Saturday, February 27, 2010

Honey-Thyme Apple Pie

Goodness me, what a lovely Saturday in Memphis.  It feels like spring is almost here, and I couldn't wait any longer to plant my lettuce and cucumbers.  Tomatoes, though, I've got to hold off on... they'll just get all leggy inside before I can get them in the ground!

Anyway, so I've been sitting on my porch studying for the ethics part of the bar exam, which I'm taking next Saturday.  In case you were curious:
  • Don't sleep with your clients.
  • Informal arrangements on the golf course with your dentist to set up reciprocal referrals are NOT ok unless you tell your clients.
  • Securities lawyers are probably golden in wrongful termination suits arising out of Sarbanes-Oxley.
  • You can pretty much always enter into a business arrangement with your client.  Seriously.
  • "CIRY?" ("Can I Represent You?") is a bad BarBri joke.
I bet you're sorry you didn't scroll down immediately.

With fewer than two months until the markets reopen, you may be wondering how to use up the odds and ends of produce you squirreled away.  Honey-Thyme Apple Pie is a yummy tide-over until strawberry season and is easy to make.  Then you'll be set for breakfast dessert for the week.

Honey-Thyme Apple Pie
Adapted from Edible Memphis Magazine

Pie Crust (From The Art of Simple Food by Alice Walker)

You can use store-bought pie crust, but I find it cheaper just to make some up the night before with ingredients I already have.  There's nothing super-hard about it; you just have to get in there and try it.  But, your call.  This is all you need:

1 cup AP flour
1/4 cup ice-cold water
6 tablespoons cold butter, cut into small cubes
1/2 teaspoon salt (omit if using salted butter)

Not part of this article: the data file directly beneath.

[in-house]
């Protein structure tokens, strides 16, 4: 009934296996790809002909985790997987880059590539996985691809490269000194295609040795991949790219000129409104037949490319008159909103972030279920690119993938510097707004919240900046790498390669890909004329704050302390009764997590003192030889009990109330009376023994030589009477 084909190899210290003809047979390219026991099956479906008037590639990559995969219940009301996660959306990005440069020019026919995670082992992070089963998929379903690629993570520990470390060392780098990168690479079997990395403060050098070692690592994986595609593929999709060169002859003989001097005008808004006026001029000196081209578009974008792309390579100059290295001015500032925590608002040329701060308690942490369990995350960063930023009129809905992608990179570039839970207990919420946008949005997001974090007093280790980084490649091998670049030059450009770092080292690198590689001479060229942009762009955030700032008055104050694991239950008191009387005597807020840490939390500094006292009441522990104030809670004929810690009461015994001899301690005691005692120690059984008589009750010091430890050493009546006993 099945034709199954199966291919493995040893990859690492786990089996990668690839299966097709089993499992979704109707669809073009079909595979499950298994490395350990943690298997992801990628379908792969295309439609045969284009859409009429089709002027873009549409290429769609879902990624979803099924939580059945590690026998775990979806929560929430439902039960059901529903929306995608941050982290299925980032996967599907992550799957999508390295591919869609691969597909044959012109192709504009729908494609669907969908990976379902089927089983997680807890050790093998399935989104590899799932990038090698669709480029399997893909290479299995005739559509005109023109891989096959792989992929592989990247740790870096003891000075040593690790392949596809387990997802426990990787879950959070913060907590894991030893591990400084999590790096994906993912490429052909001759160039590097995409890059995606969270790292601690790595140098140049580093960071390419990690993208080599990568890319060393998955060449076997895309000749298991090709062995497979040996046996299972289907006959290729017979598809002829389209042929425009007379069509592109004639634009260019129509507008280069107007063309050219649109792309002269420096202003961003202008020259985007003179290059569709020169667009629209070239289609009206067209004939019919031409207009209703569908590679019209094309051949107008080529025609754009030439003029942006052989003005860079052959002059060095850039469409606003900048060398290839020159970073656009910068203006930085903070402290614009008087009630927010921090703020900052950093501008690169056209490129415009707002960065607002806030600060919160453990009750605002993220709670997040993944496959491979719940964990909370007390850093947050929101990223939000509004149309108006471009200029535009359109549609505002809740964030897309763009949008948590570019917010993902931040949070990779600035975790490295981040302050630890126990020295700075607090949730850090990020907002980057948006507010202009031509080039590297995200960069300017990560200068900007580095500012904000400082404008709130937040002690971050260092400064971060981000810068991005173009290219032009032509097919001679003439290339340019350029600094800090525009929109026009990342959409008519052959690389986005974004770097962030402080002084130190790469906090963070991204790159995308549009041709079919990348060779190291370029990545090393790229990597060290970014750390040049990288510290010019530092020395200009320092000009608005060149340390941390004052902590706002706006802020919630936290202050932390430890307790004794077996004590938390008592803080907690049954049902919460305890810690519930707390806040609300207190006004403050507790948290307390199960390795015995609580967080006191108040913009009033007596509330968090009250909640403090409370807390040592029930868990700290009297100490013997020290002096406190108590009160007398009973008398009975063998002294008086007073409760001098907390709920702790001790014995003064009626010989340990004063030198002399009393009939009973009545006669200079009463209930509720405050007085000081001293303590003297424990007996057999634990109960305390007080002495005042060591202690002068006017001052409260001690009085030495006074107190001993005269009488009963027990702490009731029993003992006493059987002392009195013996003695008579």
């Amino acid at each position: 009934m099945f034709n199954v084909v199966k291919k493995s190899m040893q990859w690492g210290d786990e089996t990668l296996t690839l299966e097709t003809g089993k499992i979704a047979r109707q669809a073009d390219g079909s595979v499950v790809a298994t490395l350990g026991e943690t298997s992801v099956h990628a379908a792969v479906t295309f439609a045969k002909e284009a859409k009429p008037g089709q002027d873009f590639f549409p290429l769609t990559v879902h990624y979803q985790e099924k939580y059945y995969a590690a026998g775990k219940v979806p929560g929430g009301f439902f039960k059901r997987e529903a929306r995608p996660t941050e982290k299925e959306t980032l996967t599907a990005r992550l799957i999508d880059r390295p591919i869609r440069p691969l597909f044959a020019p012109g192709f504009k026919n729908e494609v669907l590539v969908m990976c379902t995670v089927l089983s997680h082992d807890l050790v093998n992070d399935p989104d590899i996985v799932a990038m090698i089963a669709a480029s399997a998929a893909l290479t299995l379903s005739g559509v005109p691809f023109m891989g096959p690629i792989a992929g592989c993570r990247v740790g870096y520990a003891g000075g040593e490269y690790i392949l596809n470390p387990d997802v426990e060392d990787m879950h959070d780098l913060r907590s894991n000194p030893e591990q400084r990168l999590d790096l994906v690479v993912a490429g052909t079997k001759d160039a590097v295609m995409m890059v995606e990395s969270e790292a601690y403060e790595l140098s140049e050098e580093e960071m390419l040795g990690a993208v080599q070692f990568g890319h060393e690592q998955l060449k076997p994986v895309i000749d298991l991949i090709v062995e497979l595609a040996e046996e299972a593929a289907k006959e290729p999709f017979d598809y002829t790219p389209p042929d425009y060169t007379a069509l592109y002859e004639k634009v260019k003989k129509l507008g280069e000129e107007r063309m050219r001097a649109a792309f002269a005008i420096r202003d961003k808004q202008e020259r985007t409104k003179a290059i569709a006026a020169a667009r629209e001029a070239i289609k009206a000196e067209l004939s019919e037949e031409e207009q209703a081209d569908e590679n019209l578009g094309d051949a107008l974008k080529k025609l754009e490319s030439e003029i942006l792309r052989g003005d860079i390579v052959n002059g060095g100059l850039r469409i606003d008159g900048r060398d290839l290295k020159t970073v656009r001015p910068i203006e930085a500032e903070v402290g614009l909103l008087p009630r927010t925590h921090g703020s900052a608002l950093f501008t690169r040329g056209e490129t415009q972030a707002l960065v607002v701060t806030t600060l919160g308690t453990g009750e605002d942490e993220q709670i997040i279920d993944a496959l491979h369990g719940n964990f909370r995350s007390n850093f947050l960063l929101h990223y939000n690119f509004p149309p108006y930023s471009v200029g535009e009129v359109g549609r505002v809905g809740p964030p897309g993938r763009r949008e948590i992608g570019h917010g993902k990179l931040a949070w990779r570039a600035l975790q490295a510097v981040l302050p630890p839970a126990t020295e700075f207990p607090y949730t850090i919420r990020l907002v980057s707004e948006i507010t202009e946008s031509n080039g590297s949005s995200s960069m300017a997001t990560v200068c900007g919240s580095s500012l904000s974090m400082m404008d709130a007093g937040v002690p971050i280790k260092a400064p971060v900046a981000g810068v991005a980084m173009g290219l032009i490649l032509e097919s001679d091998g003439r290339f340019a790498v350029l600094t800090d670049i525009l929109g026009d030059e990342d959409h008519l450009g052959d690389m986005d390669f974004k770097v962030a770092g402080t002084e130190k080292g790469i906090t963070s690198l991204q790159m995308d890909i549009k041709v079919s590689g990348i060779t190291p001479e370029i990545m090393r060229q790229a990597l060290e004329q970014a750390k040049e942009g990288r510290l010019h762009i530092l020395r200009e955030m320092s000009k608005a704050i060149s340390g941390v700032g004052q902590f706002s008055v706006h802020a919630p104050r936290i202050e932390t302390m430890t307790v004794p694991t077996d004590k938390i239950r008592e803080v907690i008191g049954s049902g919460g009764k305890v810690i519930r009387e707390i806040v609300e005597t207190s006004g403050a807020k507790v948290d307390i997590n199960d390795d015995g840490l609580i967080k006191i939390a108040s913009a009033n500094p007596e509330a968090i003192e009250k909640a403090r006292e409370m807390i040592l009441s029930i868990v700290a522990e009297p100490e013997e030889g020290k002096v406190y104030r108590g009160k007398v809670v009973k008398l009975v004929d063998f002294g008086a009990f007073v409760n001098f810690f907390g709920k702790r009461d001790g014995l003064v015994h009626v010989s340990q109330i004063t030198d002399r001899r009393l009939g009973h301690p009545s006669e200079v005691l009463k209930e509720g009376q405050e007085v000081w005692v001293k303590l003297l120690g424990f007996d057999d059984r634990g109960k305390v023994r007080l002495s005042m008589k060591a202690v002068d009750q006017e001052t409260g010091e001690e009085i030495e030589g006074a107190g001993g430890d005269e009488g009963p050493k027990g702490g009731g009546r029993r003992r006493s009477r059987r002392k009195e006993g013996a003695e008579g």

Apple Filling Part
4 medium cooking apples, peeled, cored and sliced (I used Arkansas Blacks from Jones Orchard)
1/2 cup honey (not technically mid-south local; I used orange blossom honey my mom sent me from Florida)
6 fresh thyme sprigs (I used a couple of pinches of dried thyme)
1/4 cup unsalted butter, diced
2 tablespoons cornstarch, mixed with 2 teaspoons of water to form a slurry
1/3 cup light brown sugar
1/2 teaspoon ground ginger
1/2 teaspoon salt

First, Make Your Pie Crust (also instructions here)

The night or several hours before:

Cut the very cold butter into dice and work it into the flour with your hands.  Aim for some bigger pieces and some pea-sized pieces. 

Run about 3/4 of the cold water into the bowl and work the dough with a spoon until it forms clumps (use more of the water if necessary).  Form it into a ball and wrap it in plastic.  Let it chill out in the fridge until you're ready for it.

When you're ready, roll it out on a floured counter.  It's easiest to do this if you thwack it good and hard with a rolling pin a few times.  You will probably enjoy this as well.

Once you've got it rolled out, place it in the pie tin and prick it all over with a fork.  Place a piece of tin foil over the top and weight it down with some beans.  This keeps it from shrinking when you make the actual pie.  Bake it in the pie tin in a 375 degree oven for about 15 minutes.   Then take the pie weights and tin foil off and bake the shell for about 5-7 more minutes, until it's golden brown and getting all nice and crusty.

Now, Make the Filling Part

In a large saute pan over medium heat, bring the honey to a boil and cook until caramelized, about two minutes.  Add the thyme (removed from sprigs if using fresh). 

Add the apples and the butter.  Cook until the apples are golden brown, but still crisp, stirring occasionally, about six minutes.  Remove apple mixture to a bowl, and add cornstarch slurry, sugar, ginger, and salt.  Or you could just do this right in the pan and skip having to clean another bowl, because who has time for that?!

Spoon the apple filling into your yummy pie crust.  Bake at 400 degrees for 15 minutes, then reduce heat to 350 degrees and continue baking until the crust is golden brown, about 45 minutes.  Cool for one hours before serving.

There's a lot going on here, what with the apples, ginger, thyme, and honey and all (and my orange-flavored honey added another strange element), but somehow it all works without being jarringly weird or cloyingly sweet.

The honey-butter mixture makes some seriously thick syrupy goodness, and the chewy caramelized parts that form against the pie tin while cooking taste kinda like pecan pie (so said my unbiased taste tester).  This will be on the make-again list!  I can't wait to try it with some (non-orange blossom) local honey.*

*not to say that orange-blossom honey isn't delish.  It absolutely is.  Thanks, mom!

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